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Lin, T.Y., Kulka, Yang and Associates
Jerónimo Arango
Designed in
Built in
Built-up Area
2.300 m2
Acapulco, Mexico
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The House Arango has minimized construction to become pure architectural spectacle. This house has a panoramic ocean view and a moat around the building terrace not embrace the side where he was raised but springs it dramatically, which giant mushroom. In 1977 he was ranked by the magazine Record as “a party space, mixing room, the sea and the sky.” It was built in less than a year and would be the only project of Lautner in Mexico.


The house was commissioned in 1970 by Jeronimo Arango, “Mexican gentleman” as a weekend home for your family. Arango had seen publications Elrod House and wanted to make their new home with Lautner as Arthur Elrod as architect and interior designer. A requirement that the owner was asked that had great views over the bay of Acapulco, hence the choice of site. The house seems to float between sea and sky

Lautner responded with a concrete structure with two floors and 2,300 square meters of construction.

Arango’s family still owns the house that always offer a feast for the senses. In 1994, shortly before his death, Lautner received a new order for the family to design another residence in Southern California. That project never went beyond schematic design.


The house is located on the street Cda. Cardinal winds, on a steep hill bay Acapulco, in the southwest of Mexico, with wide beaches on the Pacific Ocean. It is also known by the name of Residencia Mar Brisas.


Like other modern architects as Richard Neutra whose work integrates architecture and the environment by extending the first within the landscape, in this house, Lautner acted on this principle, conceived the house as an extension of the topography and architectural forms used to frame the view of the outside, as did his master Frank Lloyd Wright.

Lautner invested with the same generous “feeling of freedom” both more modest houses, the roadside restaurants or luxury residences, which led to an increasingly radical sense of continuity between the built environment and the world of around and revolutionary fluency in developing and structuring of space.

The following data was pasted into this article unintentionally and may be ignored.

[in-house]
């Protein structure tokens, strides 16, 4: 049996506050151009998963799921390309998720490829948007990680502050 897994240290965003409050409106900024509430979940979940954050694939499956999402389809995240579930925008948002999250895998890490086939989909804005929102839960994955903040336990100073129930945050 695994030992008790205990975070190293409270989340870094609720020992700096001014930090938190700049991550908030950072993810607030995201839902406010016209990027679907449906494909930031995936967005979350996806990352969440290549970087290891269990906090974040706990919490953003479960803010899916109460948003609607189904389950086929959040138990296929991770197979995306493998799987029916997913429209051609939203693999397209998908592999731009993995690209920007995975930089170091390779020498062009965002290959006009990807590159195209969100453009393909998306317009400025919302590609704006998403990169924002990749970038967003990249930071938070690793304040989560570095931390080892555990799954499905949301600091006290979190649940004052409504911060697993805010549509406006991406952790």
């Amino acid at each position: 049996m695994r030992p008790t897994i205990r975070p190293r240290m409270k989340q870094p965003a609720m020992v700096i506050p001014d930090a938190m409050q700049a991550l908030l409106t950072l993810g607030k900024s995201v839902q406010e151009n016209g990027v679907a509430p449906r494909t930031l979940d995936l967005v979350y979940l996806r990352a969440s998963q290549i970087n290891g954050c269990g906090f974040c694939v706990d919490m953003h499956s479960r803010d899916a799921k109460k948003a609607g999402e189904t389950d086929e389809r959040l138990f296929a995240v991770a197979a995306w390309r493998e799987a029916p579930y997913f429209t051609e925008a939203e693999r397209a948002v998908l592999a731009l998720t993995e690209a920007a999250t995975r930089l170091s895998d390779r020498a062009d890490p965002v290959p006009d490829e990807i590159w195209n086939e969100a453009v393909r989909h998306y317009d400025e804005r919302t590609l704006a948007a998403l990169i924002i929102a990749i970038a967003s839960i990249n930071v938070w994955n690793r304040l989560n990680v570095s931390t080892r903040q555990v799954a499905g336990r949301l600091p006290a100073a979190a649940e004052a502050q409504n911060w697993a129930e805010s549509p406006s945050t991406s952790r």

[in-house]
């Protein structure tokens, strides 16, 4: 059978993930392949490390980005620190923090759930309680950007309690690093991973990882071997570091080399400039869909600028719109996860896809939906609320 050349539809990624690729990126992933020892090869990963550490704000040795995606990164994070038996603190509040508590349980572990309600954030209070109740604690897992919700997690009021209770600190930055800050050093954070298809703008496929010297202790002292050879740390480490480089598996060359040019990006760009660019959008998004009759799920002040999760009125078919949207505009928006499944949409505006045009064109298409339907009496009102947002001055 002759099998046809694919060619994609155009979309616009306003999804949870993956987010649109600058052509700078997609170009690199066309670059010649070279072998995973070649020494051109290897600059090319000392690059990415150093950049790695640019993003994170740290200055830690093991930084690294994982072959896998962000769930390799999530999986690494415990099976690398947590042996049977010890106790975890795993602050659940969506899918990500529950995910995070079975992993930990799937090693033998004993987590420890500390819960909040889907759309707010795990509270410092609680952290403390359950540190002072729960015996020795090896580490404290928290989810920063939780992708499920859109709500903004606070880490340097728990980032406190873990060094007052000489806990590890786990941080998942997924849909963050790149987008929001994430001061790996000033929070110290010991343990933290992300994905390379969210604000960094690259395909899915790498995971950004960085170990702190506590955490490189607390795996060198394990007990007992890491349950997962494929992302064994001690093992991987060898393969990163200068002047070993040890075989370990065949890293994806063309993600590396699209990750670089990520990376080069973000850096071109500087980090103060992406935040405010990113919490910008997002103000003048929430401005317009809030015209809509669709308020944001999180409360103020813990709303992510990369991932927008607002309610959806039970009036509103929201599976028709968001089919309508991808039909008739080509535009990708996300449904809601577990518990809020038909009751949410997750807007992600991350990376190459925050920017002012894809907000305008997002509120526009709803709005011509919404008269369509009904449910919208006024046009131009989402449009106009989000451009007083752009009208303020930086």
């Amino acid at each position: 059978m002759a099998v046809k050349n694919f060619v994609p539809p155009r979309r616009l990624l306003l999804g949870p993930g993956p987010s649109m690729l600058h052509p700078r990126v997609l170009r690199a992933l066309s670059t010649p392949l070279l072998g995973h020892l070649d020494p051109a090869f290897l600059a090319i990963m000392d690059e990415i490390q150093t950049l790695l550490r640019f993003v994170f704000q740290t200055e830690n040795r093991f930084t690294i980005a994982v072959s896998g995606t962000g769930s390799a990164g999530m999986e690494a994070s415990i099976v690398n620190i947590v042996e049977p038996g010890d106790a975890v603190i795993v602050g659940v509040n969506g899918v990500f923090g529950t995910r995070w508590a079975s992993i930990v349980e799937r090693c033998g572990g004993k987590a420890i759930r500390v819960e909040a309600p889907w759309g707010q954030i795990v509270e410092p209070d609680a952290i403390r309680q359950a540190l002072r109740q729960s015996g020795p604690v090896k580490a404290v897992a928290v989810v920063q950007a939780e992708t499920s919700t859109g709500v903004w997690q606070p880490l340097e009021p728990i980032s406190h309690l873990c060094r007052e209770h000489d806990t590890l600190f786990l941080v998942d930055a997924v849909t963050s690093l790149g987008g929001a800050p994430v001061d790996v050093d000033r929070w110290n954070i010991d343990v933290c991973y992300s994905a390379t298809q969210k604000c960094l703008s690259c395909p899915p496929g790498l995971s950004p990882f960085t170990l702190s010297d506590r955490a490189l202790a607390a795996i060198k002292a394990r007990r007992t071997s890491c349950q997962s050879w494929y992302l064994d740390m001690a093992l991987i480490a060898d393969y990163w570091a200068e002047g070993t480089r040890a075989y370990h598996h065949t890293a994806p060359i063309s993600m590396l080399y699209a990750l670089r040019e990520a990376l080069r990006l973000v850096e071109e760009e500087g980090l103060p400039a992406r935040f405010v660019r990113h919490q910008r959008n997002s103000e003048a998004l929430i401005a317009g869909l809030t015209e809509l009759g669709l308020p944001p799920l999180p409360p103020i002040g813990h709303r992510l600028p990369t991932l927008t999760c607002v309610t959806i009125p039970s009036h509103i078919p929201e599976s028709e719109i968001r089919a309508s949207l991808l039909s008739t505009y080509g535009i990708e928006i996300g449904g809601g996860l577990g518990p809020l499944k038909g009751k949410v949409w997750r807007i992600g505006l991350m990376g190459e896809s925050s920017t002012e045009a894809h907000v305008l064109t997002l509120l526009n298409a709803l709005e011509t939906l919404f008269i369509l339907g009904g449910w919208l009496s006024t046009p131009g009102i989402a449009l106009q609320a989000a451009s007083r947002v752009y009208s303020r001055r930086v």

A retaining wall along the road, a road leads by car to the slope of curls at the entrance leading, curls into and out of a roof which forms a huge arc that flows from the hill. The road ends in a large marquee, and the house is accessed via a monumental bronze door by German artist Mathias Goeritz.

Once inside the house appears surprisingly small, the shorter side of the curved roof is here at its lowest point, leaning towards the perimeter until almost out of sight, while the bridge leading into the interior of the house is higher than necessary, even approaching the visitor ceiling. Until it runs pretty inside, not appreciated the majesty of its dimensions.

Upper Level

This level develops the main part of the house, the huge open terrace, sheltered by a canopy, which in turn serves as a dining room.

The supports of the roof are the possible remains of walls and concrete overhang is projected onto the terrace in an envelope and clearly marked gesture that teaming up with the water channel block house lights down and give occupants the impression of walking through the air, the sky and the bay.

  • Pit

This channel 6 meters wide surrounds the deck and used as a swimming pool, with a continuous overflow around its perimeter. This gap not only highlights the dazzling expanse of ocean and nearby outdoor surrounding the house, it is also a clever way to keep the bugs and insects from entering the home while eliminating the handrail that would spoil the view.

Lower Level

The house, on the ground floor, has five bedrooms for the couple and their four children. Also the servants’ quarters are on this lower floor.


In the House Arango, [[: Category: Lautner, John | Lautner]] refined introduced innovations in the location, material and structure, which had been rectified in previous projects.
With its bold curves celebrates the sculptural qualities of concrete, he loved the experience. Lautner worked on this project and on numerous occasions with engineer TY Lin, pioneered prestressed concrete.

The bedrooms are simple stone, concrete and glass. The rocks continue its way to become the inner walls of the bedrooms

The large main room is located on a covered terrace and unpolished marble with few concrete furniture.



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